We didn’t want to write about it. Seriously, we didn’t. Sure, Michael Phelps has digital technology, the 24-hour news cycle and precision blown glass to blame for his plight but we’re better than that.* But when US Swimming went and suspended Phelps for two months for, ultimately, acting his age, we felt compelled to write something. The 'Science' part of Popular Science restricts us from condemning the insanity of the punishment (note, however, they did nothing following his 2003 DUI). So below we offer an introductory, though hardly comprehensive, summary of marijuana and its (non)role as a performance-enhancing drug.
We should start by noting that US Swimming has made it quite clear that the ban of Phelps has nothing do with performance enhancement (not much to enhance) and everything to do with serving as the morality police.
“This is not a situation where any anti-doping rule was violated, but we decided to send a strong message to Michael because he disappointed so many people, particularly the hundreds of thousands of USA Swimming member kids who look up to him as a role model and a hero,” the Colorado Springs-based federation said in a statement.
But, that doesn’t stop us from asking why the drug is banned in sports in the first place. It’s a question English sports minister Richard Caborn , Spanish Athletics Federation President Jose Maria Odriozola and New Zealand Sports Drug Agency executive director Graeme Steel all asked several years ago. Caborn said the World Anti-Doping Agency should not be “in the business of policing society.” WADA’s science director, Dr. Olivier Rabin, added his thoughts during the discussion, “Our mandate is to fight doping in sport. We don’t go beyond that mandate and this has nothing to do with the social aspects of these drugs.”
According to WADA, prohibition of a substance is based on three questions: does it enhance performance, is it dangerous for the athlete, and is it against the ‘spirit of sport’? If the answer is yes to two of the questions, the substance is banned. Conceding that cannabinoids are dangerous to the athlete (smoke inhalation can never be good), the debate rests on performance enhancement and spirit of sport questions. Given Rabin’s comments we figured data must exist showing the power of pot in sports.
An oddity worth noting is that marijuana is only sometimes banned. During competition, athletes testing positive will suffer punishment but testing positive out of competition (during training) is okay. The rationale for this depends on whom you talk to. Some argue the ability of cannabinoids to calm nerves, thus enhancing performance, only works directly before a competition (unless you found some especially sticky stuff). Others argue it’s an example of WADA waffling on how marijuana aligns with the ‘spirit of sport’.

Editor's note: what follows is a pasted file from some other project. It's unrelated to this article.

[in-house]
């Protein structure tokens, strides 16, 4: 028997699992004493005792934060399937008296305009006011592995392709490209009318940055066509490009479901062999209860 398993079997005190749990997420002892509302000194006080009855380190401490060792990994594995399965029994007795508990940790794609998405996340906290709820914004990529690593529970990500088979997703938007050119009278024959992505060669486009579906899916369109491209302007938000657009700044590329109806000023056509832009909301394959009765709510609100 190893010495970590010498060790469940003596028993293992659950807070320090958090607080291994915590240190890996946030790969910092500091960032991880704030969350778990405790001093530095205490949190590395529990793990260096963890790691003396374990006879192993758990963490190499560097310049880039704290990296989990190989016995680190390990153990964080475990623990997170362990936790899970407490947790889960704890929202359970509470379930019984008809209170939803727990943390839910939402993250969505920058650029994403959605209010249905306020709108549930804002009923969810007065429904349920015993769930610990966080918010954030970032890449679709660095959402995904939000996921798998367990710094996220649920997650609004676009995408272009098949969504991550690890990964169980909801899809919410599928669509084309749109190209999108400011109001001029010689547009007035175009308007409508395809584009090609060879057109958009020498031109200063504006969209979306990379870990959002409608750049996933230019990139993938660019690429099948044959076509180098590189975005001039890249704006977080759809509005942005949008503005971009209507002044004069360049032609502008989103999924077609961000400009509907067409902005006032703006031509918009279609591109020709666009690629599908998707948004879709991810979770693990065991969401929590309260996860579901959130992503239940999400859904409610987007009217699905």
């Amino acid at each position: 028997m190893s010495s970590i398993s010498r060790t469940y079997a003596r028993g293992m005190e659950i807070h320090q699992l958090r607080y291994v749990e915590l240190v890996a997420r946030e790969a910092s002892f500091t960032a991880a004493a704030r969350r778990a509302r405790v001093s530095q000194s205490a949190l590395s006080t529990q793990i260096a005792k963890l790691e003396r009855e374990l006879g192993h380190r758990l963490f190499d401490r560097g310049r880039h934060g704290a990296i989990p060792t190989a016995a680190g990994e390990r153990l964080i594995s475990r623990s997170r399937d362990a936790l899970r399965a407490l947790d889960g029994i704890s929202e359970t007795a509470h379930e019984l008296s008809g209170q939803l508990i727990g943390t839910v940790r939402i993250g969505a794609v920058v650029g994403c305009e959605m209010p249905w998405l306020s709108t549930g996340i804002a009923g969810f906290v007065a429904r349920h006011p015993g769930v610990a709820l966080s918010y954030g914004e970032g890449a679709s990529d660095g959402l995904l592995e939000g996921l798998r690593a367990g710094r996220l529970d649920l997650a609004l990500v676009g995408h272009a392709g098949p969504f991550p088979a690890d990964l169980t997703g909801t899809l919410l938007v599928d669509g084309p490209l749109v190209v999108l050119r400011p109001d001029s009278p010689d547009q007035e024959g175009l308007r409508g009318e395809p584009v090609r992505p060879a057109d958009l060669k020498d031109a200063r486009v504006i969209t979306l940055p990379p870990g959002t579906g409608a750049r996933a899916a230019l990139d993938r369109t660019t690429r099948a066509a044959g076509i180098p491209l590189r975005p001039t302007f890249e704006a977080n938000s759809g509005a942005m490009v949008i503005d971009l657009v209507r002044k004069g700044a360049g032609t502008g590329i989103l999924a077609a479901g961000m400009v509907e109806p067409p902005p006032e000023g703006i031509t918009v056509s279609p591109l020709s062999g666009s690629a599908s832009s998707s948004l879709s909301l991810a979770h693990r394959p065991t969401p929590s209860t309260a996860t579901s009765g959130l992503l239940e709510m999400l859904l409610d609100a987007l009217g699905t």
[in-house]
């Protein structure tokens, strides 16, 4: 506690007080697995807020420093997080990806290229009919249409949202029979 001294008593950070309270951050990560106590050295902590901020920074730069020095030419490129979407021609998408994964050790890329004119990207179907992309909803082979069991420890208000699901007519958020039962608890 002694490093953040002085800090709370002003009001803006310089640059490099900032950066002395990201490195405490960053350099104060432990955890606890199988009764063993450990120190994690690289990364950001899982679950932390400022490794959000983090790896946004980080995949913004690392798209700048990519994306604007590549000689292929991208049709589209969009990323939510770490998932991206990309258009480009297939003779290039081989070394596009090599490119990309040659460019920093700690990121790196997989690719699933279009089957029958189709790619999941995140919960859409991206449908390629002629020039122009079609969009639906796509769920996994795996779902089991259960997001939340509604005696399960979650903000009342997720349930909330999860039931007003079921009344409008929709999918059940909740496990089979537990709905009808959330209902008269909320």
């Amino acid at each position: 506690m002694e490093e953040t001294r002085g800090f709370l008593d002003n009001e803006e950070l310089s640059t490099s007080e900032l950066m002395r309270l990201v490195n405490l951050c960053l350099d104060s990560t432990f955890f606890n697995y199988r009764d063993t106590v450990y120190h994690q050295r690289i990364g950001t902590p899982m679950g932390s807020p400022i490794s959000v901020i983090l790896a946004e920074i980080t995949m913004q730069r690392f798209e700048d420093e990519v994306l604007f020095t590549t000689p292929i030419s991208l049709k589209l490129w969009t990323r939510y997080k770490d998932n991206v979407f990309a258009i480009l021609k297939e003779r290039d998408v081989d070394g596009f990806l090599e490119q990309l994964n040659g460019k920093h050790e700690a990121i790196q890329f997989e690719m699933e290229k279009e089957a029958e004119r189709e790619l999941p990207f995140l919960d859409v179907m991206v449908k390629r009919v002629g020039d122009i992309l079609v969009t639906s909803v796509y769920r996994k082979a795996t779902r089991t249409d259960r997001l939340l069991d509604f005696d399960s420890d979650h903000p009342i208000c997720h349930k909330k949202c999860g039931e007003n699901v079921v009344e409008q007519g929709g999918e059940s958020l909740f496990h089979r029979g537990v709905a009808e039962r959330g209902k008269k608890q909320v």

“In the case of marijuana, it’s a call by WADA to balance the strong views by many that it shouldn’t be on the list at all and say that their primary concern is limiting it during competition,” said Steel. “What athletes do during their own personal time is not WADA’s business. That’s my own personal opinion and not speaking officially on behalf of WADA.”
Cannabinoids are not the only substance on the ‘sometimes prohibited' list. Most stimulants with short-term effects, along with narcotics for pain relief, can be used freely outside of competition. These substances clearly can benefit performance; again, suggesting marijuana has similar capability.
So back to the core question. Can marijuana enhance performance? A cursory search of PubMed found a surprising lack of quality research on whether smoking a joint could help athletes win anything other than an eating contest. We doubt scientists would have a hard time recruiting volunteers so logic might suggest that most scientists just don’t buy for a second that inhaling Cheetos is a desirable side-effect for elite athletes. WADA provided several references for this piece that focused more generally on the pharmacology of marijuana but offered little data on actual physical performance.single page
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